View Full Version : Tea Extract, Rye, Bourbon and 1885

02-21-2005, 07:03
Many here know my interest to recreate whiskey blends from the late 1800's. One Joseph Fleischmann was in those years in the whiskey business in New York, seemingly owning a rectifying and blending operation. He wrote a book in 1885 on blending and similar mixtures. Substantial extracts are reproduced at www.pre-pro.com (http://www.pre-pro.com), the excellent shot glass site (check out too its new library feature).

In the book, the author uses three types of flavorings for bourbon blends: one is a carob-based mixture (using a name of the period, St. John's Bread Extract), one a mixture derived from prunes and/or raisins, and the other an extract derived from peaches with other things added. These mixtures were prepared with a spirit base (GNS), probably to preserve them but also perhaps to add extra kick to the whiskey. I have made a number of bourbon whiskey blends using these flavorings. The recipe for each flavoring is given by Fleischmann and can be duplicated at home. I had very good results.

Fleischmann advises to use only a little of the flavoring, if you compute from his proportions it works out to about 1.5%. This way, the agent acts as a catalyst for flavor (i.e., it marries the blend) and lends a faint sweetness and taste but these are hardly recognisable if you didn't know they were there.

On the rye whiskey side, he advises to use - exclusively -"tea extract" for the blending agent. His recipe for tea extract is simple: macerate green tea and currants in spirit. For those not familiar with the book, his highest grade blends are all-whiskey. E.g., his best rye whiskey blend combines three genuine rye whiskies (he names them: Guckenheimer, Hainesville, Monticello) and the tea extract. His cheapest blends are mostly GNS with a little whiskey. The grades move up in quality as more whiskey is used. One blend is about 75% all-whiskey, 25% GNS and tea extract which Fleischmann pronounces is excellent. He gives the contemporary wholesale market prices for each blend which increase in strict proportion to the amount of real whiskey used. But he makes it clear the all-whiskey mixtures are the best provided the micture is, "judicious" but even here he advises the use of tea extract. He dispenses, for the all-whiskey blends (rye or bourbon) only with coloring, for self-evident reasons.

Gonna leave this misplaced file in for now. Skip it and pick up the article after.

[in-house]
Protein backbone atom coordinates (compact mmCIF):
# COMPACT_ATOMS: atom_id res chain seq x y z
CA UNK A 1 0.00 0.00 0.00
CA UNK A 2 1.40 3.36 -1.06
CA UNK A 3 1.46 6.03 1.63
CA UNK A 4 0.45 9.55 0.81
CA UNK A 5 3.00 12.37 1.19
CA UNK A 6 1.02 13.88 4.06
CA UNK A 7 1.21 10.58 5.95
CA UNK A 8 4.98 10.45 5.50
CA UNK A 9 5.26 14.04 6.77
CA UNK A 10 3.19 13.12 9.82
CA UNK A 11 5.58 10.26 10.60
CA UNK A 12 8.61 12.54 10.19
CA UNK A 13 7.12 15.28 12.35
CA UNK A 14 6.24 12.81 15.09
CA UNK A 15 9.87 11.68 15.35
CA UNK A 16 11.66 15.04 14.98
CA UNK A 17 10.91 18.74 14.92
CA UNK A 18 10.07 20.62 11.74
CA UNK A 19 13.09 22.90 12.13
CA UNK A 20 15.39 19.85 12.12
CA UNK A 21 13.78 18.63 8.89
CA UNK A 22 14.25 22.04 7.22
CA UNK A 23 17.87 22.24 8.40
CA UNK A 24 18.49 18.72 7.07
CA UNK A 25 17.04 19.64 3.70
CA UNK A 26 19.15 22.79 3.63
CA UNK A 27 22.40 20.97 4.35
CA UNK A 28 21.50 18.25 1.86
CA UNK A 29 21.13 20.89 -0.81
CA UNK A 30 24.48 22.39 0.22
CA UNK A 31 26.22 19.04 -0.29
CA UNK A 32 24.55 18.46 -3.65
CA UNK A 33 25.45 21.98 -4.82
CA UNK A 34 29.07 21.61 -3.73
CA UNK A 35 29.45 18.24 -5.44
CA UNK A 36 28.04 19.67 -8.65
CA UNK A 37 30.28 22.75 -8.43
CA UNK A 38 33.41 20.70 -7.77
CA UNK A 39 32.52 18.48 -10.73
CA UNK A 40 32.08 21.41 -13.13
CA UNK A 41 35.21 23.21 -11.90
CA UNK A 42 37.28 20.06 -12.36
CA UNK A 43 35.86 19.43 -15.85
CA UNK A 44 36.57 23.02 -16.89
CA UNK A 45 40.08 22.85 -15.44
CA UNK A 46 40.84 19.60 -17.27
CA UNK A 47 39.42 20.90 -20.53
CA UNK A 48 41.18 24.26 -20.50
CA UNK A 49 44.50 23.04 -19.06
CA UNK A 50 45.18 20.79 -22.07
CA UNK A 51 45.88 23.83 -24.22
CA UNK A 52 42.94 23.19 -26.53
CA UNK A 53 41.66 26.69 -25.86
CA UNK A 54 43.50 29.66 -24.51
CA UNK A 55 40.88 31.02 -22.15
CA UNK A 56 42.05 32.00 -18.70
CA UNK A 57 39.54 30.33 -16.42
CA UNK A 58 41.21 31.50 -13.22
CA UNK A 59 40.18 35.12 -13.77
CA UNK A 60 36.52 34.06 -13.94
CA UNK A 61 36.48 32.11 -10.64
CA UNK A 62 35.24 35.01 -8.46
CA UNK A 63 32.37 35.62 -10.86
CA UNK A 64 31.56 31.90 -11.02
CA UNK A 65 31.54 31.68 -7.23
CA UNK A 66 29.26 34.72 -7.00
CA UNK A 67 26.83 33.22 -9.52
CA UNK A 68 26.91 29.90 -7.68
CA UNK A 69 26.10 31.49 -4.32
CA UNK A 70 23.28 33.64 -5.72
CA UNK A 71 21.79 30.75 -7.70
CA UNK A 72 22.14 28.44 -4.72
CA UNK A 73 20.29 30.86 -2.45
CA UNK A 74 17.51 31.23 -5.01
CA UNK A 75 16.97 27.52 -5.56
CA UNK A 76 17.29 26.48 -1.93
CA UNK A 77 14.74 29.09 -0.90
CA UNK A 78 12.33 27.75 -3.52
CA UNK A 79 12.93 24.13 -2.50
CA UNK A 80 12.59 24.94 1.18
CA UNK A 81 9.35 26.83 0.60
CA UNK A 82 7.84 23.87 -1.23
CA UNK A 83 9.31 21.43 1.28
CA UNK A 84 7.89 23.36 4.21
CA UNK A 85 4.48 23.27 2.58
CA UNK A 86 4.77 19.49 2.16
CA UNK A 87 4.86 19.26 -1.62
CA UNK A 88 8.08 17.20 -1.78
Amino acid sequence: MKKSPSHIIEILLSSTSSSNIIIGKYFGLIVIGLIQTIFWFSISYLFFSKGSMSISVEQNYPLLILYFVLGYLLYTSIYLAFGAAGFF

I always meant to get around to making and using his tea extract for rye whiskey blending. The other day at the LCBO I saw, "Meldea", a 20% abv German liqueur which is a green tea liqueur. The label states it is made from green tea, sugar, alcohol. The bottle also indicates the drink has been made since the 1700's, so it is no surprise Fleischmann was using something similar for his rye blends; it had been in commerce for a long time by then. Meldea tastes intensely of the green tea flavor and is sweet, which Fleischmann's tea extract would have been too, from the currants. I intend to soak some currants in the Meldea to add that extra filip but for the moment am making small amounts of the Fleischmann 1885 rye blends using the Meldea alone.

The result is extremely good. The tea marries very well with the rye flavor, I can see why Fleischmann reserves tea extract for rye whiskies and prune, peach or cocoa-like mixtures for bourbon. Many here know how prune- or cocoa- like flavors can characterise some bourbon whiskies, and this is true of peach and apricot flavors too. In 1885 some blenders were using green tea extract as the catalyst specifically to blend rye whiskies. I wonder if they borrowed from the idea of the mint julep. I have always thought that originally people added mint to bourbon to recall the taste of rye whiskey, but that is a another story (or is it ...?).

It is remarkable how green tea extract accents rye whiskey. The peppermint/wintergreen-like edge of rye whiskey marries perfectly with the green tea flavor. I used (only a very little) Meldea with a combination of Wild Turkey rye, Lot 40 and Classic Cask 21 year old rye, using only small amounts of the latter two because of their pungency. Another good mixture would be Overholt, Wild Turkey (or Beam rye) and even a high-rye bourbon, say Bulleit or Grandad 114.